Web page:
let l:all_errors = l:counts.error + l:counts.style_error
    let l:all_non_errors = l:counts.total - l:all_errors

    return l:counts.total == 0 ? 'OK' : printf(
    \   '%dW %dE',
    \   all_non_errors,
    \   all_errors
    \)
endfunction

set statusline=%{LinterStatus()}

See :help ale#statusline#Count() or :help ale#statusline#FirstProblem()
for more information.

5.vi. How can I show errors or warnings in my lightline?

lightline does not have built-in
support for ALE, nevertheless there is a plugin that adds this functionality: maximbaz/lightline-ale.

For more information, check out the sources of that plugin, :help ale#statusline#Count() and lightline documentation.

5.vii. How can I change the format for echo messages?

There are 3 global options that allow customizing the echoed message.

  • g:ale_echo_msg_format where:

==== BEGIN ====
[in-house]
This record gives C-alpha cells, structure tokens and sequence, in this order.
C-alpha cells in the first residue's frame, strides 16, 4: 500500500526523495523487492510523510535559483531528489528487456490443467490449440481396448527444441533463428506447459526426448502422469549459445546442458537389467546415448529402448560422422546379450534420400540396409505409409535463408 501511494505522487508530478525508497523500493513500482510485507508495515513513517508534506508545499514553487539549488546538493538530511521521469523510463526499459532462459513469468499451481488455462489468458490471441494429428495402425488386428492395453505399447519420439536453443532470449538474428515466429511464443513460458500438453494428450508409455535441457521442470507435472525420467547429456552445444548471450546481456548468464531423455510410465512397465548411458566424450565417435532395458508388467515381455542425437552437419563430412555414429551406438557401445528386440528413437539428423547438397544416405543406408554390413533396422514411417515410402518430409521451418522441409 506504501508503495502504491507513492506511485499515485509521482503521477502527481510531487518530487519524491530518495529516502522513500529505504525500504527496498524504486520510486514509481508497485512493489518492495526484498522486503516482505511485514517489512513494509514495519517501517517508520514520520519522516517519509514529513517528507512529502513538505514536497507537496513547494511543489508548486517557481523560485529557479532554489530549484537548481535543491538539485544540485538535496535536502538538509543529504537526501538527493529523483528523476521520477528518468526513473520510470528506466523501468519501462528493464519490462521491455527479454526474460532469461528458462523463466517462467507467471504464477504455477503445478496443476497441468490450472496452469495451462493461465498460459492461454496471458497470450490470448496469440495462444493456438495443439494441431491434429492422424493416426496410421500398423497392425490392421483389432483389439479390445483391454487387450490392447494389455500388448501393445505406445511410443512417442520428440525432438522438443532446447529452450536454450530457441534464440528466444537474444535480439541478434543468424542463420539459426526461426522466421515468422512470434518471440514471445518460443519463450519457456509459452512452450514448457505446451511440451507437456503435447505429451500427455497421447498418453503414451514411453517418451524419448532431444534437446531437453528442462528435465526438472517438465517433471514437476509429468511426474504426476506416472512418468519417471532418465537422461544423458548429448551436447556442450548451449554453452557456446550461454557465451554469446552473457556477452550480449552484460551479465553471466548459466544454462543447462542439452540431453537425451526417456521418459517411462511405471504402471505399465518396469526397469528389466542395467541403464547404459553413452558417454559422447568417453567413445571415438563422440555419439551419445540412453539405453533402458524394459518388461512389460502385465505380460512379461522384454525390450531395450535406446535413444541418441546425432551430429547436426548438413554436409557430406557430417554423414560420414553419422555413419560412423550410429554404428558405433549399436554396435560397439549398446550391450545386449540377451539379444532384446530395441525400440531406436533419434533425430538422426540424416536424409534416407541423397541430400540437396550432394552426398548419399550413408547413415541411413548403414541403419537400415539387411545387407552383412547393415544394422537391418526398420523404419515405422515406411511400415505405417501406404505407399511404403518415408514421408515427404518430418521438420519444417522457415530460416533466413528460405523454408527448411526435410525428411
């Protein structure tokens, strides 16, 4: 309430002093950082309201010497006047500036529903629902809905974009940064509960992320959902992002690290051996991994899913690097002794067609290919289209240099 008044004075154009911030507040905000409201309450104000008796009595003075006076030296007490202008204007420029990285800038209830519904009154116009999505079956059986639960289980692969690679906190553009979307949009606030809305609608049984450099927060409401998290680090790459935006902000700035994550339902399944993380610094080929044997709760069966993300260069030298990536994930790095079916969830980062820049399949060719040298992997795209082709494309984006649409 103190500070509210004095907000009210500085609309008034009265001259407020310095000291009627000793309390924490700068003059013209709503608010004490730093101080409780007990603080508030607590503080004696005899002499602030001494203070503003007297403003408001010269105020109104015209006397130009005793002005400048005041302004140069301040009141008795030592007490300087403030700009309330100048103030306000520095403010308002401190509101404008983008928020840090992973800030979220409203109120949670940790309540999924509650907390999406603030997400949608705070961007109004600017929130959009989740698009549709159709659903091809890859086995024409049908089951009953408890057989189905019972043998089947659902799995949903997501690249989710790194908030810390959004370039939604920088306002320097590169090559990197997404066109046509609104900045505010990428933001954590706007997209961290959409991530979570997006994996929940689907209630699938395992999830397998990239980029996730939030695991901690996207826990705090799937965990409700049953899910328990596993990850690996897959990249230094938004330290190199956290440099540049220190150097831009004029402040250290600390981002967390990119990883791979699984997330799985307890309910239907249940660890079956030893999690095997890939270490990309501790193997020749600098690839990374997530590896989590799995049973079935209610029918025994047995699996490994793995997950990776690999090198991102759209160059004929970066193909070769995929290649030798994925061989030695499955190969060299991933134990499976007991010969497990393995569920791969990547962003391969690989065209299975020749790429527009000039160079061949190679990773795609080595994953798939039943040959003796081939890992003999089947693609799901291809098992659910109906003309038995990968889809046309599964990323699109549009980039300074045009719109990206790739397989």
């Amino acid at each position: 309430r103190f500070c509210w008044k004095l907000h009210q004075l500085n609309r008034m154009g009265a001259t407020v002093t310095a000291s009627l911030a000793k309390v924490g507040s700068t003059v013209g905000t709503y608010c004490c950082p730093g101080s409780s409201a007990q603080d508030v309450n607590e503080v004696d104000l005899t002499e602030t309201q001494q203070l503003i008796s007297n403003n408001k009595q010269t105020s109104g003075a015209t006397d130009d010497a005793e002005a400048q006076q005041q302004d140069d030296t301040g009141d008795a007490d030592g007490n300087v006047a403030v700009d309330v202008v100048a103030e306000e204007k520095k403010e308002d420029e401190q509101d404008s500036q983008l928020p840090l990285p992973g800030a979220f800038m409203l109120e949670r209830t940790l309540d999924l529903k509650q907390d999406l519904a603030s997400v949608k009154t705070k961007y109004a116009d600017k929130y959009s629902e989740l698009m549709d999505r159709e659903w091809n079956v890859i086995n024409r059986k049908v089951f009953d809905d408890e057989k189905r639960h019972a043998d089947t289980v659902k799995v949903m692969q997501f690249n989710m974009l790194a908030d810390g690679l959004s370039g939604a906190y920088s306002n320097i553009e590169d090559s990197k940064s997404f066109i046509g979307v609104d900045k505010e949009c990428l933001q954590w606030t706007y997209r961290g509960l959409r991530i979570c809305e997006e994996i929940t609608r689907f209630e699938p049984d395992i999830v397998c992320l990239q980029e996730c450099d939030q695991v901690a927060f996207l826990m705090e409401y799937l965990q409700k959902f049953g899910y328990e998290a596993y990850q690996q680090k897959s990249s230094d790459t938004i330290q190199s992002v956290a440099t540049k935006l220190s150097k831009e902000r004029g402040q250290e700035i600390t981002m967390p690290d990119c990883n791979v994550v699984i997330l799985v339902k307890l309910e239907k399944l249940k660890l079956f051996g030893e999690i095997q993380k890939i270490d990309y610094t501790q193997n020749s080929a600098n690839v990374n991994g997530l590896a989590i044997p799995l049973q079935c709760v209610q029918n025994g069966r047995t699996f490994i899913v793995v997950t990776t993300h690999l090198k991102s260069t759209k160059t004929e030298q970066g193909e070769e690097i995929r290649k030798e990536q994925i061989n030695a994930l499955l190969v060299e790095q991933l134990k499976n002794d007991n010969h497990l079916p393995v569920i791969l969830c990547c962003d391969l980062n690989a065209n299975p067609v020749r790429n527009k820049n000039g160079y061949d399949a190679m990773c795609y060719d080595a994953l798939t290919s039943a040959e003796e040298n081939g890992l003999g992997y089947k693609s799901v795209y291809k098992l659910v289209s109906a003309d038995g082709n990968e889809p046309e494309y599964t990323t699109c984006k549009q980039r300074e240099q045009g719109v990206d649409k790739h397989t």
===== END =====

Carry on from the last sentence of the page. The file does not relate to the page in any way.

• %s is the error message itself
    • %...code...% is an optional error code, and most characters can be
      written between the % characters.
    • %linter% is the linter name
    • %severity% is the severity type
  • g:ale_echo_msg_error_str is the string used for error severity.
  • g:ale_echo_msg_warning_str is the string used for warning severity.

So for example this:

let g:ale_echo_msg_error_str = 'E'
let g:ale_echo_msg_warning_str = 'W'
let g:ale_echo_msg_format = '[%linter%] %s [%severity%]'

Will give you:

Echoed message

See :help g:ale_echo_msg_format for more information.

5.viii. How can I execute some code when ALE starts or stops linting?

ALE runs its own autocmd
events when a lint or fix cycle are started and stopped. There is also an event
that runs when a linter job has been successfully started. These events can be